Subject Re: singleton table with many fields
Author mbabuskov
thp_pkmi wrote:
> I have a table that always contains 1 record and have
> about 50 fields with various type. It's function is to
> store system parameters and is accessed very frequent
> from application and also from database triggers and
> stored procedures. Is it wise to utilize a singleton
> table like this, or is it better to implement a table
> with many records storing parameter name, type, and
> values ?

Both approaches have benefits and drawbacks:

1. single record

Since possible "parameters" are table column they are predefined and you can implement constraints easily (for example some parameter might be between 0 and 100, it's easy to write CHECK PAR1 BETWEEN 0 AND 100). With multiple rows, you would have to implement triggers on UPDATE and INSERT and check if field name is PAR1 and then the value. Problem with single record is that any change has to be DDL, so users might have to logout and connect back to see the new setting. So it's harder if you roll out database changes dynamically while everyone is connected and working.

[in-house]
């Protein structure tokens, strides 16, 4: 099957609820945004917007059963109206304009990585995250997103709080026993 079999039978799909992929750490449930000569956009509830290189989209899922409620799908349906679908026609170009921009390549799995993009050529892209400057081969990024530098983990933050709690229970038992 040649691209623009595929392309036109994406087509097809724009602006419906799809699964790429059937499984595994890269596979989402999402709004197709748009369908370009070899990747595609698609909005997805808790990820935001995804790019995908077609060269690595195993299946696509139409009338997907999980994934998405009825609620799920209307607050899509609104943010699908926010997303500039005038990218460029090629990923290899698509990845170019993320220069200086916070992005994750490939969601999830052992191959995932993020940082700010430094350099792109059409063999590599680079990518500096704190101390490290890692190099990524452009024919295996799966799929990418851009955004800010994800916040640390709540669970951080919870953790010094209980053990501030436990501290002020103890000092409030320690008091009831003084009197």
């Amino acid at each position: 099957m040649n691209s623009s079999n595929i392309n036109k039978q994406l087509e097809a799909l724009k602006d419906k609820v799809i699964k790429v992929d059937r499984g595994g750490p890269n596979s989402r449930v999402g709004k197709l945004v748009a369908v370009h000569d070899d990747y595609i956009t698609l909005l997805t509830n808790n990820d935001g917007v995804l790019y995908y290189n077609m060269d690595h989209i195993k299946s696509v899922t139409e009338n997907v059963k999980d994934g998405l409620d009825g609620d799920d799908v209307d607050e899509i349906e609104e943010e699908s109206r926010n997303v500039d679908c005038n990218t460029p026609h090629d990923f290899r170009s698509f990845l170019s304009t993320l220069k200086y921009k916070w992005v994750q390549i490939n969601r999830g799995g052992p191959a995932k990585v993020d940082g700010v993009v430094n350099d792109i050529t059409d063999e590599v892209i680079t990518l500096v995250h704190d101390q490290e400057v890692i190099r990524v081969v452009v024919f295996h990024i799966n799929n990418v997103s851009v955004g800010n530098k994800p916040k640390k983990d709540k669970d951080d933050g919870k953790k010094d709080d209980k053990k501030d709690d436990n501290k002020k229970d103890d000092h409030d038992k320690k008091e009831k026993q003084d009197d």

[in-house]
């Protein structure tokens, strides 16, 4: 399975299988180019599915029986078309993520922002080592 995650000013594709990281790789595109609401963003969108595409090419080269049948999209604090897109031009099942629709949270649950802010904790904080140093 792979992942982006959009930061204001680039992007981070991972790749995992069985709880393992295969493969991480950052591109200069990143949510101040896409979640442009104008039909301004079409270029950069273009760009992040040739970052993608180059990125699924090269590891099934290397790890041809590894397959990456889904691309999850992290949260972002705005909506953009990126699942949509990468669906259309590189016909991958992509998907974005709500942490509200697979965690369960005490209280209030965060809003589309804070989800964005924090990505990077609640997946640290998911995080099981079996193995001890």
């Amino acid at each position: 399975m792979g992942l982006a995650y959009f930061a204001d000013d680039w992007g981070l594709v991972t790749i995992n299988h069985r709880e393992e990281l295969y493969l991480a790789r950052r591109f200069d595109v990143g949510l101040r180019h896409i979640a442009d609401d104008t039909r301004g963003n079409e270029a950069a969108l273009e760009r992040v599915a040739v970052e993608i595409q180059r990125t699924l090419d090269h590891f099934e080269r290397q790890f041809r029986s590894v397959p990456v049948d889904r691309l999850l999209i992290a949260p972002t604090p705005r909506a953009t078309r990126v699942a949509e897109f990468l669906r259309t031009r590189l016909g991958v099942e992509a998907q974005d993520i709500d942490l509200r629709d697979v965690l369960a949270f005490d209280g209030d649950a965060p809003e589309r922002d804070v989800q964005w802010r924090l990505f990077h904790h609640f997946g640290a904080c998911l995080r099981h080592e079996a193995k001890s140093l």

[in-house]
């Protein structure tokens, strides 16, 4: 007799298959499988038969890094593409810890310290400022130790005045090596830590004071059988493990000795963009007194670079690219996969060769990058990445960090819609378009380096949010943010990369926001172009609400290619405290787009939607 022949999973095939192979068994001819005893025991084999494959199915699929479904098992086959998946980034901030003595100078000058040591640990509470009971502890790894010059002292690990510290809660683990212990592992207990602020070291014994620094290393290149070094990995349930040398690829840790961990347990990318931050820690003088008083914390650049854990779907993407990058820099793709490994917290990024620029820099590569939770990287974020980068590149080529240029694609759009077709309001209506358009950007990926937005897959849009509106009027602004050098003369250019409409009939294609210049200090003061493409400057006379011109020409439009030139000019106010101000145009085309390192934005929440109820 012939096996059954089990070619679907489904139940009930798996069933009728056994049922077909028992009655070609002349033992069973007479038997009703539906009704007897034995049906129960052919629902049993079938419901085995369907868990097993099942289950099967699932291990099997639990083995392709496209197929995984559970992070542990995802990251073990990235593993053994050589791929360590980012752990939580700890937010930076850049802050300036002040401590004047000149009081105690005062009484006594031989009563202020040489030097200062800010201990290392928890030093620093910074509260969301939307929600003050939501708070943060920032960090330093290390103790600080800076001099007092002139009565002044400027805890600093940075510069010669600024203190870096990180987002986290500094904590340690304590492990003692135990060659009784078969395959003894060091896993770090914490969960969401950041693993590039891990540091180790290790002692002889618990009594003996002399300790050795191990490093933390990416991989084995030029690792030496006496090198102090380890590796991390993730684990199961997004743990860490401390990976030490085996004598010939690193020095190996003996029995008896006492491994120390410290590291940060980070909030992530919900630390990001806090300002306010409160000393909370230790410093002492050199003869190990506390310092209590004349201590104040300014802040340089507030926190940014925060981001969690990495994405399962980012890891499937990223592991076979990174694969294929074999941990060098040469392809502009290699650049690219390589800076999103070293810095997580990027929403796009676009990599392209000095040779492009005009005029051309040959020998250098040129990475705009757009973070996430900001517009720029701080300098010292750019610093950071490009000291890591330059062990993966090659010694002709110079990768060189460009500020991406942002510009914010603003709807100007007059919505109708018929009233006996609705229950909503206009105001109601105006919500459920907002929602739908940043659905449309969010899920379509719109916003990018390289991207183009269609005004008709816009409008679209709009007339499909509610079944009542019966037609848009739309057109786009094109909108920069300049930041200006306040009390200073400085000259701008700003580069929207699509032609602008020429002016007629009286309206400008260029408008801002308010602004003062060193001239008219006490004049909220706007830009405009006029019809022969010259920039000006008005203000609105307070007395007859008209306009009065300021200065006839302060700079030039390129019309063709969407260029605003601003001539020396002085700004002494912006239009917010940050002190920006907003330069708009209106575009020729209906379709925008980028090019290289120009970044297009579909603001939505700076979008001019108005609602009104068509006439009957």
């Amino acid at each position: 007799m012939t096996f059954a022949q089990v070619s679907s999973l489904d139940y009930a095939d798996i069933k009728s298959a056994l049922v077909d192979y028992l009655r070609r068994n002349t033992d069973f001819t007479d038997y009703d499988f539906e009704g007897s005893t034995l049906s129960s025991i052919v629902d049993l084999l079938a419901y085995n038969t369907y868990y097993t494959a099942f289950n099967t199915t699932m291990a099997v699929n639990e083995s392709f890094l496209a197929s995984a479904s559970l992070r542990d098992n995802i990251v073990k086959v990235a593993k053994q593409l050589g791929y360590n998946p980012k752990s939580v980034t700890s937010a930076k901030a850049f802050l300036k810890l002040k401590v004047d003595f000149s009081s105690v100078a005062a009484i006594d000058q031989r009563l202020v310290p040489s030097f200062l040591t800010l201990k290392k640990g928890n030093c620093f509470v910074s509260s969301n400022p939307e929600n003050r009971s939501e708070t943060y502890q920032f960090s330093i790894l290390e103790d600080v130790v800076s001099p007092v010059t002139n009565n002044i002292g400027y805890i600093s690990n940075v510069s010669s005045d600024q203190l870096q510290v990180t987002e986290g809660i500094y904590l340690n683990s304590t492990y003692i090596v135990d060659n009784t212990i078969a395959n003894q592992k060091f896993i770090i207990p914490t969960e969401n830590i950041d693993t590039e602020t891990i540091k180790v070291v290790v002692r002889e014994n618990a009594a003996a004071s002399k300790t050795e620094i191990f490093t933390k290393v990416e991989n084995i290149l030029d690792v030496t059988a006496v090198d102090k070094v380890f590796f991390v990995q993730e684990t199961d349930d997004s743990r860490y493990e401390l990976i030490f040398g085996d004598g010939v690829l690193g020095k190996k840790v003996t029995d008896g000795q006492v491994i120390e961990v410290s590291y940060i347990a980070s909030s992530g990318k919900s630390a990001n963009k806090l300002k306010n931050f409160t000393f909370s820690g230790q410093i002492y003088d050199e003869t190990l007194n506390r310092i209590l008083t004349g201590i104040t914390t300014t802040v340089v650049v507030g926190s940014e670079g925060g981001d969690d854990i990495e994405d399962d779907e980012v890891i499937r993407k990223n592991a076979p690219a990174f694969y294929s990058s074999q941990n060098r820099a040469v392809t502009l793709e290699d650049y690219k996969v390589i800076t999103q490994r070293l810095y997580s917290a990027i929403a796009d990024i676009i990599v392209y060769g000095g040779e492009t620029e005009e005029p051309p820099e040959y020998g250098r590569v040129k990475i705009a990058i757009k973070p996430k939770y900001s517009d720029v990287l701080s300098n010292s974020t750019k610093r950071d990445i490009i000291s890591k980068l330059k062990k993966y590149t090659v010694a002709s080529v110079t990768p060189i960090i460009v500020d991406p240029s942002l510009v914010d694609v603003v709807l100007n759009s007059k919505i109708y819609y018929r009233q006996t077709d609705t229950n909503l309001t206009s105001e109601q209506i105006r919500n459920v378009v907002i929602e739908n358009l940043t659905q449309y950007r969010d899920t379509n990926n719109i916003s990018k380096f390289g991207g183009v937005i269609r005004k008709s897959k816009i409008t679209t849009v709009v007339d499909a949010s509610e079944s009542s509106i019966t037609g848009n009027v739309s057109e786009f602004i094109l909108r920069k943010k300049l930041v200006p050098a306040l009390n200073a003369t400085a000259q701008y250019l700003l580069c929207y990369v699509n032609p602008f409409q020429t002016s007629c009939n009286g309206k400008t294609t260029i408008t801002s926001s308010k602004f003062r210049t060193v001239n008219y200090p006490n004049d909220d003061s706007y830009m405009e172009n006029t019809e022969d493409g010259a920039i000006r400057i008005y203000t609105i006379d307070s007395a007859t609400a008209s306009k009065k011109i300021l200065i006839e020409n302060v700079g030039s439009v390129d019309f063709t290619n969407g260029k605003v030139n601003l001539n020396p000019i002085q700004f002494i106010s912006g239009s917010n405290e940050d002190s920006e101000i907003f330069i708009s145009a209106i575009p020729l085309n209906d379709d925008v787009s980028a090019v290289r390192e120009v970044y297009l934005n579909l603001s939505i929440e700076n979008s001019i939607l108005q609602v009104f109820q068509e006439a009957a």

I would choose this if there are multiple developers working on a project and/or parameters are not added frequently.

2. multiple records

It's easy to add new parameters and remove old ones, just with simple INSERT/DELETE. OTOH you could have problems if a record is missing, so you need to make sure each SELECT from the table should be ready to get no rows returned. Ex. if you have a parameter which can be 1 or 0, it is not enough to check if first row returns 1:

select value from partable where parname = 'PAR2';

but you also need to check if there was a row at all.

OTOH if you wrap this into some nice code or a stored procedure, you could have less records in that table, and only store values that override defaults. So if you have many databases with different clients, clients with default setup would have an empty table, and those who are different would have only records for settings that are different than default.

I would not use this approach myself, as in projects I work on we often dump/copy databases around and if you forget to copy parameters table the application could behave differently and confuse users or cause damage. So we switched to approach 1. with a single row.

In short: don't worry about speed, you could access this table thousands of times per second and still not notice. Worry about your ability to maintain it.


Milan Babuskov

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